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Klaus #2 by Grant Morrison & Dan Mora Review

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<i>Klaus</i> #2 by Grant Morrison & Dan Mora Review

Writer:   Grant Morrison
Artist: Dan Mora
Publisher: BOOM! Studios
Release Date: December 16, 2015

There are, if you look hard enough, plenty of origin stories for Santa Claus. Some read like folklore, others read like inception tales crafted for a pop-culture age. Some are strange; films like Rare Exports draw on the idea of a sinister past for Santa Claus, sanitized for modern audiences. And then there’s Klaus, in which postmodern Scottish scribe Grant Morrison charts how a certain toy-delivering man in a red suit fell into his particular line of work. The story so far has revolved around a city, Grimsvig, where a despotic leader confiscates toys for the benefit of his brat son; the arrival of the title character, looking more like an knife-wielding barbarian than the traditional jolly patriarch; and a hallucinatory development in which Klaus slips into a fugue state to create a host of toys.

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The sophomore issue follows from this exposition, as Klaus embarks on a mission to deliver enchanted figurines and models to the homes of local children, bringing delight where there had been none before. He also wages a guerrilla campaign against the local government, although his offensive is laced with more than a little mischief, including acts such as leaving one henchman bound inside a snowman. The overall pacing isn’t always perfect—one minor villain is given a sinister introduction, and then defeated relatively easily—but Morrison’s dialogue and Dan Mora’s art accumulate a good sense of momentum.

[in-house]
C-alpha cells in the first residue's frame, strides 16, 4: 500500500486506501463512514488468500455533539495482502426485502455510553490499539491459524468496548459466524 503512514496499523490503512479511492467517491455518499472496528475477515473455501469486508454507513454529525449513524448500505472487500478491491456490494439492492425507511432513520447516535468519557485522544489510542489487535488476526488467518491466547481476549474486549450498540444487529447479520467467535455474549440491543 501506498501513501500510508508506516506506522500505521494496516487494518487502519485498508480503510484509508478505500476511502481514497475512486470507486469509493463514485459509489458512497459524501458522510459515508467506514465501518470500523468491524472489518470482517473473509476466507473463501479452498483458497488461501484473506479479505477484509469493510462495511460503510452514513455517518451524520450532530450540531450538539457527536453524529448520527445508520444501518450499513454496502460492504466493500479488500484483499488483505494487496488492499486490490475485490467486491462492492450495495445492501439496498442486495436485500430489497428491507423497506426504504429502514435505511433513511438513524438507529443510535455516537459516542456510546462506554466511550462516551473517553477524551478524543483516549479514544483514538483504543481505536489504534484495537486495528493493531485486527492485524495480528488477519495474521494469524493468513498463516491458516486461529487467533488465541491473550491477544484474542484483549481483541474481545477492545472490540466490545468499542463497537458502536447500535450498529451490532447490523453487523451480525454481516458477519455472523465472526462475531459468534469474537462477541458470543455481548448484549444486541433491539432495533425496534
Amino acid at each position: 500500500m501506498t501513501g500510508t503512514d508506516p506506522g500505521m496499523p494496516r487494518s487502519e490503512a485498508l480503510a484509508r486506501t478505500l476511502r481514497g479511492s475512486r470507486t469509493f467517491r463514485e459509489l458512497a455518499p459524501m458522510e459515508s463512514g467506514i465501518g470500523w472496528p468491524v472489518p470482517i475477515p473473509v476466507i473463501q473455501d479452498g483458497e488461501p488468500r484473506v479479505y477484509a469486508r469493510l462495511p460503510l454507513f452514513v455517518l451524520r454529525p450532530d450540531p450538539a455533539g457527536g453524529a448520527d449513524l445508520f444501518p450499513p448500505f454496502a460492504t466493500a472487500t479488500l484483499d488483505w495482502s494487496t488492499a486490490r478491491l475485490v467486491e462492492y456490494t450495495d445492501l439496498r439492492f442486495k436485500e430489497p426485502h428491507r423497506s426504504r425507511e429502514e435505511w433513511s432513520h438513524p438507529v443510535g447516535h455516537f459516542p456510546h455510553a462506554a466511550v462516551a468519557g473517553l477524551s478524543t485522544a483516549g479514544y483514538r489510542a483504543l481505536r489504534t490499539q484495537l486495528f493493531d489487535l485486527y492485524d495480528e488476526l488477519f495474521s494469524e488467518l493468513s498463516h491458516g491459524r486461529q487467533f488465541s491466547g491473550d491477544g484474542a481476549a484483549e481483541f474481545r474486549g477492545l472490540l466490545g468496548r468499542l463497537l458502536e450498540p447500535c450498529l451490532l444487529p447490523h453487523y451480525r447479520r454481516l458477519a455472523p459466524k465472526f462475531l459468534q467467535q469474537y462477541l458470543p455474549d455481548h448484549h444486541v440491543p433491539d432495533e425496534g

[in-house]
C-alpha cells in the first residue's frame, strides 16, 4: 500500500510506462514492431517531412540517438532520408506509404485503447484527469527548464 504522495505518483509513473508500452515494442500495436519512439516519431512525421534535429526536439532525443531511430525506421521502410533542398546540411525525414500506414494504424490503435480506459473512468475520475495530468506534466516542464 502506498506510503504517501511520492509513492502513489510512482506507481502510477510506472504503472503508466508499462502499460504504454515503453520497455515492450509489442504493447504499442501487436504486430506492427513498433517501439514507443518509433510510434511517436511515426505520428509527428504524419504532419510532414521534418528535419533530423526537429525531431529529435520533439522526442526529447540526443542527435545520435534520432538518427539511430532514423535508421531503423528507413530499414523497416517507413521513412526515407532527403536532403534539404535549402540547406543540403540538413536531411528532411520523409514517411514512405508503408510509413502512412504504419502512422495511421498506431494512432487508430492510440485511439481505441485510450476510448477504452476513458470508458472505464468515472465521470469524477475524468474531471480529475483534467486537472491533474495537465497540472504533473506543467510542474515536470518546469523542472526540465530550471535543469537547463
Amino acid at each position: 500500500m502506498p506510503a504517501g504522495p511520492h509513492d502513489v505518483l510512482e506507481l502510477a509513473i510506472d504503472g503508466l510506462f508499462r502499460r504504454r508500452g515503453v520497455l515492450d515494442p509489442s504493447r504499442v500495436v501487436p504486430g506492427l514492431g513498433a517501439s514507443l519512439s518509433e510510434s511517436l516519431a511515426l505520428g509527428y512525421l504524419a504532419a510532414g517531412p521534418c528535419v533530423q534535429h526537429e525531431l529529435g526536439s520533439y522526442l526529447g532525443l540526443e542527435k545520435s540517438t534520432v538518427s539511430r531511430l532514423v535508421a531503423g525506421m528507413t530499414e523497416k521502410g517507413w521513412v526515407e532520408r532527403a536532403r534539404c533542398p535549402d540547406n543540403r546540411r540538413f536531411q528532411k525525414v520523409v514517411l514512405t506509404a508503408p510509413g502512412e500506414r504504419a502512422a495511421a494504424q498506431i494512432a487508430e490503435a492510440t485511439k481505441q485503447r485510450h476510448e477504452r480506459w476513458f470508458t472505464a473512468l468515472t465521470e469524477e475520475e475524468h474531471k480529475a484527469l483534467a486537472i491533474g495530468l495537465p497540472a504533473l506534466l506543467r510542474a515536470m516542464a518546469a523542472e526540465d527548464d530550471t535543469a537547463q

Klaus contains some interesting, archaic touches throughout the issue: the references to the annual tradition of “Yuletime,” for instance, and the presence of runes. Mora’s illustrations lean toward the stylized: most of the children are archetypally adorable; one panel of playful kids rejoicing in in the city’s winter landscape achieves a fantastic sense of wonder, while also delivering an overview of their home’s stylized architecture.

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Klaus #2 Interior Art by Dan Mora

The villainous Lord Magnus and his son look as though they could be distant cousins who show up at the Joker’s family reunion. And that’s not the only Bat-similarity; Klaus traverses the city’s landscape with ease, engages in seamless hand-to-hand combat and understands the value of a good symbol in his fight against evil.

Throughout Klaus #2, Morrison hints at larger plots as well—the sense of an even more sinister power behind Lord Magnus’s actions, and a connection in Klaus’s past to other denizens of Grimsvig. Like most everything the writer has done, it’s both aware of the larger story of which it’s a part and seeks to redefine it. Alternately, it’s an origin tale for Santa Claus that posits him as a psychedelic Scandinavian medieval superhero, facing off against a totalitarian government. It’s Batman versus Big Brother a thousand years in the past, with a host of magical toys in tow. What’s not to like?

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Klaus #2 Interior Art by Dan Mora

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